“Still?” Rhee asked.
“Always,” I answered, trying hard not to stare.
Tucker Davis. The boy I’d lost my virginity to. Also the guy who’d broken my heart when we were both eighteen.
Incidentally, he was also the man who owned the farm that supplied most of the flowers I used in my creations. I probably could have gotten them somewhere else, but I owed a debt of gratitude to his family and I wasn’t about to repay it by taking my business elsewhere—something Rhee didn’t entirely understand.
“Capistrano Farms would love our business,” she reminded me for the umpteenth hundred time.
“I know, but I can’t do that to his mom.”
Rhee shook her head while Brynn nodded sagely. She understood. Then again, she’d grown up here, whereas Rhee had only moved here three years ago. In a small town like ours, you stuck by the people who’d stuck by you. And the Davises had done a lot for me when my own family hadn’t.
After it had become clear that my dreams of becoming a clinical psychologist weren’t financially viable, I’d moved back home with my college-educated tail tucked firmly between my legs. For three days I’d sulked in my grandma’s living room before figuratively pulling up my big girl pants and asking everyone I’d ever known if they had a job for me. By the end of the week, Tucker’s dad had put me to work cutting flowers in the fields on their farm. There’d been no small amount of teasing from the other part-timers given my last name.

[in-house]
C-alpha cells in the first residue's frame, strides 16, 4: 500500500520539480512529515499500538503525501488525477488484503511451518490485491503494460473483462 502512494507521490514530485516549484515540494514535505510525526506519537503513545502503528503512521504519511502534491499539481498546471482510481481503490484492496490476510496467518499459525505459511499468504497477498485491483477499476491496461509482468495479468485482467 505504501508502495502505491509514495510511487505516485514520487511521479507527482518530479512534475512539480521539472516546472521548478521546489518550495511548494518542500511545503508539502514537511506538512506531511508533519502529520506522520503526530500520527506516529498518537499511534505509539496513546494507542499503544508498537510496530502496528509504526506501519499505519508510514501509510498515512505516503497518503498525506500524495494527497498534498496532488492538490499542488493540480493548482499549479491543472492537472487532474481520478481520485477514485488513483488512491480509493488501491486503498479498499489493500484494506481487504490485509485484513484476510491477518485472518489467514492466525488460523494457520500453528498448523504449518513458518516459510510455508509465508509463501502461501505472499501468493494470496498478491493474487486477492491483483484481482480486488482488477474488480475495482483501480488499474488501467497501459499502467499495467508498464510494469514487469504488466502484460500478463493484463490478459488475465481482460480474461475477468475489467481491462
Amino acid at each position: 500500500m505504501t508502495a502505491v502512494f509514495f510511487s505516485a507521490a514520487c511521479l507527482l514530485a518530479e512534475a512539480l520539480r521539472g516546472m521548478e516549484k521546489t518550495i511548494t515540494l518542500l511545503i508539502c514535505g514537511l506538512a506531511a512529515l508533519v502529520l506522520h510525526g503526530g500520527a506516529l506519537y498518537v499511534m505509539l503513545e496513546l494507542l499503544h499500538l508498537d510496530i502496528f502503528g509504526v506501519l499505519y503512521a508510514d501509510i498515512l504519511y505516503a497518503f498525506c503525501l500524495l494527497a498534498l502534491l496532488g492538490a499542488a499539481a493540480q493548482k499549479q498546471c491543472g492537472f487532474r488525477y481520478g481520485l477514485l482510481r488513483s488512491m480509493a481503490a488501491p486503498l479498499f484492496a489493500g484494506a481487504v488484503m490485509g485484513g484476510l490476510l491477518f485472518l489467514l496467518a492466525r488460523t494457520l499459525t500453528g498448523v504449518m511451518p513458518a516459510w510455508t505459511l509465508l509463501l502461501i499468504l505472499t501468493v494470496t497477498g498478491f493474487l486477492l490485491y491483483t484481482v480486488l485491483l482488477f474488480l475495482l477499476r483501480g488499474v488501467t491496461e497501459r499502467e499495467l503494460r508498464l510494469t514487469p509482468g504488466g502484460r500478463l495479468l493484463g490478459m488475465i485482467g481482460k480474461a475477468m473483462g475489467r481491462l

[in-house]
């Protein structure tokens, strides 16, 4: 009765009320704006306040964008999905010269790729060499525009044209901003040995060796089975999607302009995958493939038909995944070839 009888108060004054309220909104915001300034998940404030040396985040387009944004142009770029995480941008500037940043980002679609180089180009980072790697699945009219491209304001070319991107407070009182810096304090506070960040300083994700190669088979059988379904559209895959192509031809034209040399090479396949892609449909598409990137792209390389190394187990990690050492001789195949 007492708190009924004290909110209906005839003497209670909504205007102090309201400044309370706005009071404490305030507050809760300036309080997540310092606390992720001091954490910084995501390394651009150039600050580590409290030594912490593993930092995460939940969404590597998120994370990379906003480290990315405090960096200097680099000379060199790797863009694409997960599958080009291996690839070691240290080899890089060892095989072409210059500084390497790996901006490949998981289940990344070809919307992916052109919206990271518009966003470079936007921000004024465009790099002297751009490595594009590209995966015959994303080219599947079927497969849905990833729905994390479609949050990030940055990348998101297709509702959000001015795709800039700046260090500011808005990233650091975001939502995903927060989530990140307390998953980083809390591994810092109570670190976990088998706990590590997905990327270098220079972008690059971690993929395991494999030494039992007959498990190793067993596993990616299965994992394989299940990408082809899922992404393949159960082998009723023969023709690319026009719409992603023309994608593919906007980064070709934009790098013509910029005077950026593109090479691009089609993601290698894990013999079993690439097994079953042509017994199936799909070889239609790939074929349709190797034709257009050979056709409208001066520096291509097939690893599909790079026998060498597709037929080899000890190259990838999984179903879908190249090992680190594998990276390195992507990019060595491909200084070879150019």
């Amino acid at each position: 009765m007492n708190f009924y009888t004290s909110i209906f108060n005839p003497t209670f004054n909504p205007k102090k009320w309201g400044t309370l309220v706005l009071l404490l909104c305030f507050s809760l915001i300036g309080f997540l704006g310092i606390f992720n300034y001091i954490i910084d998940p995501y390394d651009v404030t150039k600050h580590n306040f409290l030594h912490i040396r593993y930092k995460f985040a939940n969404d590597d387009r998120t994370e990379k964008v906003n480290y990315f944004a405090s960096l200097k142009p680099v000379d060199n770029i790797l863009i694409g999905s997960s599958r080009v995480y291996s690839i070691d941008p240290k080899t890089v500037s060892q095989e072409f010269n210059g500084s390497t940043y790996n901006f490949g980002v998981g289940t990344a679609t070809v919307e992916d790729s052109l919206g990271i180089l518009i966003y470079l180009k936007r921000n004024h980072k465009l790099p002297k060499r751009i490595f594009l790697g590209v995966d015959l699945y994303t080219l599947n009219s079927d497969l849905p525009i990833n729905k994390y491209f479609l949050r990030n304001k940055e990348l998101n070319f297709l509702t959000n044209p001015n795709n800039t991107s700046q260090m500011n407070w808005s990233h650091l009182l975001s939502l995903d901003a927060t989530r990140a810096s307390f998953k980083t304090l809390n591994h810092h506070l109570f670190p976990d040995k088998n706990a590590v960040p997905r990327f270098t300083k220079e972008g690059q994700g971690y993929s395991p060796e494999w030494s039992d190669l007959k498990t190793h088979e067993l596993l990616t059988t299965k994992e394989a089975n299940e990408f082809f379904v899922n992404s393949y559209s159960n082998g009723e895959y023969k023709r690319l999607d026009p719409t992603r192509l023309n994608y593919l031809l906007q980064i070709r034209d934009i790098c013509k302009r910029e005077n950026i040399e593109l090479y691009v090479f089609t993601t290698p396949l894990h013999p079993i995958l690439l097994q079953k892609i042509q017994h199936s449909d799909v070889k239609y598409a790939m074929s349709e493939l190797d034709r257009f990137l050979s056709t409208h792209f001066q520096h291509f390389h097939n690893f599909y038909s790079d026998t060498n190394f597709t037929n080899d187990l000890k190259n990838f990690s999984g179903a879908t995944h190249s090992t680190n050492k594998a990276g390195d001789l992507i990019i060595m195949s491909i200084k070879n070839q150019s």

At first, I’d been self-conscious about working for my ex-boyfriend’s family, but both Mr. and Mrs. Davis had assured me I was being ridiculous. While I was no longer dating their son, they had told me they’d always consider me the daughter they’d never had. Naturally, I’d turned into a blubbering mess right there on the spot—grateful for both the job and their love. I’d never been close with my own parents, but I’d adored The Davises. When Tucker and I had broken up, I’d cried for the loss of them as much as him.
As it had turned out, working on their farm had been the post-college inspiration I didn’t know I’d needed. A month after I’d started, Mrs. Davis had called me into the house, passed me a bunch of peonies, and told me to turn them into something beautiful. To my great surprise, I had—and I’d never looked back.
But then Mr. Davis had unexpectedly died of a heart attack, forcing Tucker to move home to run the family business. Dealing with my grief had been bad enough, but seeing my ex-boyfriend’s face every day had made things even worse. And I could tell he was just as uncomfortable having me around, so a couple of weeks after the funeral, I gently broke to the news to Maryanne Davis that I’d be finding a new job. While she had been sad to see me go, she’d understood and wished me well. She’d also said some things about her son that to this day I tried not to dwell on.
Tried, and failed.
Because here I was dwelling.
It was hard not to.
The truth was, I still did a lot of business with Davis Family Farms, and that forced me to interact with Tucker more than was healthy. And despite the way he’d abruptly ended our relationship all those years ago, my heart still skipped a beat every time he entered a room. And my head, traitor that it was, refused to accept that we were good and over.